How Do We Create and Maintain Successful Media Education Programs Amidst the Current Challenges?

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How Do We Create and Maintain Successful Media Education Programs Amidst the Current Challenges? A workshop with Renee Hobbs identifies challenges faced by media educators and explore how reflection on teacher motivations can help to identify creative solutions.

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How Do We Create and Maintain Successful Media Education Programs Amidst the Current Challenges?

  1. 1. How Do We Create and Maintain Successful Media Education Programs Amidst the Current Challenges? Renee Hobbs Harrington School of Communication and Media University of Rhode Island USA Email: hobbs@uri.edu Twitter: reneehobbs Web: http://mediaeducationlab.com RISCA Give Me Five Teacher Lab October 10, 2013
  2. 2. www. Mediaeducationlab.com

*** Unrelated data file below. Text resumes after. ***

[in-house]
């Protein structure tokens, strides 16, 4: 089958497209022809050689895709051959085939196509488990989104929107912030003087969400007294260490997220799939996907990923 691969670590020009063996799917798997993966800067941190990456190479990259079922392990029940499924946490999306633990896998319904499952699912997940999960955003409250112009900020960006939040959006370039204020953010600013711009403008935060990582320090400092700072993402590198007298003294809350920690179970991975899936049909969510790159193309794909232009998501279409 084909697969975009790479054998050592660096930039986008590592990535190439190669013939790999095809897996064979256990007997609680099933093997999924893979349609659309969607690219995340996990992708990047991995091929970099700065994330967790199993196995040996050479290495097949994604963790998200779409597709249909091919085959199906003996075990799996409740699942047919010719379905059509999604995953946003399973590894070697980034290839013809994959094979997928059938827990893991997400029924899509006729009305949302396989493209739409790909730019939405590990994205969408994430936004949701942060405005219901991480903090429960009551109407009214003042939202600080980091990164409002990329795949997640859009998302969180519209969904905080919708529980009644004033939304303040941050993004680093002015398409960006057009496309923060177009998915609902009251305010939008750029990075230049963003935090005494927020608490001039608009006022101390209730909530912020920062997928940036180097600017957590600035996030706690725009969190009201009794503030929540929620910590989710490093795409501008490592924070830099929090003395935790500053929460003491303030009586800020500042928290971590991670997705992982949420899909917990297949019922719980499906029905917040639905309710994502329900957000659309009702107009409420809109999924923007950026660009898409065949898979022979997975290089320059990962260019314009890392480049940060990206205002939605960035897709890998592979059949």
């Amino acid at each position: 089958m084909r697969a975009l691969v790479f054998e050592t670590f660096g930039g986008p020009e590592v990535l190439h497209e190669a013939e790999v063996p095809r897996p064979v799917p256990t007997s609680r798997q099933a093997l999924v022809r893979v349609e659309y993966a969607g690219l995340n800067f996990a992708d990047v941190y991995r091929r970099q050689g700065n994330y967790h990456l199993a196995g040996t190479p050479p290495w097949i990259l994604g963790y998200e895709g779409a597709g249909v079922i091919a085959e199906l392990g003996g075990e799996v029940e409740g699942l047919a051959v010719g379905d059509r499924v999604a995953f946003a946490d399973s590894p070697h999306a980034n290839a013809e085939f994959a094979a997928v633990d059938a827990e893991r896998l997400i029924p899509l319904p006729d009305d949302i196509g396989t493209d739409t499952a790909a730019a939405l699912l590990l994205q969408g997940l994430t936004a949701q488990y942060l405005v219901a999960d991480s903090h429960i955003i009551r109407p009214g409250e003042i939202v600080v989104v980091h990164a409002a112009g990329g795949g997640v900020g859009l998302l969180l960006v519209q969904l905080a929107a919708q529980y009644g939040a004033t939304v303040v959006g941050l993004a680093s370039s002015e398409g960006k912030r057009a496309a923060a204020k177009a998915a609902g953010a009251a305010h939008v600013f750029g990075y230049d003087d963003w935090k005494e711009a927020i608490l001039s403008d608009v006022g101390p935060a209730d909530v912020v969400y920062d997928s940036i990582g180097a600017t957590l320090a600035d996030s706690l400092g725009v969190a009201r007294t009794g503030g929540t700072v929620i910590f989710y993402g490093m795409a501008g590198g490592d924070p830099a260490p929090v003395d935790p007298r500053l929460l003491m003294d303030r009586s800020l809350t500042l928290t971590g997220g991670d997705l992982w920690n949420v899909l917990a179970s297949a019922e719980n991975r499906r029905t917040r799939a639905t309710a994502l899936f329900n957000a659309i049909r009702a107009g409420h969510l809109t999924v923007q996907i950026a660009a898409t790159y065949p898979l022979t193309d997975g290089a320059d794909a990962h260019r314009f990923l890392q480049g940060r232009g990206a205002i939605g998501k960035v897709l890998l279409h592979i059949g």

3. 3. Opportunities Challenges How Do We Create and Maintain Successful Media Education Programs Amidst the Current Challenges? Equipment: access, selection, updating, maintenance, circulation, learning curve, snafus, financial support Curriculum: design, resources, sequence, integration, assessment, relevance Students: engagement, voice, creativity, classroom management, critical thinking, message focus, follow-through, time Colleagues and Supervisors: understanding, appreciation, access to resources, respect, collaboration
  4. 4. The only thing we can fully control is ourselves
  5. 5. Teachers’ motivations shape how they perceive classroom challenges …and how they address them
  6. 6. Powerful Voices for Kids is a comprehensive curriculum and professional development program for K-6 digital and media literacy education.
  7. 7. www.powerfulvoicesforkids.com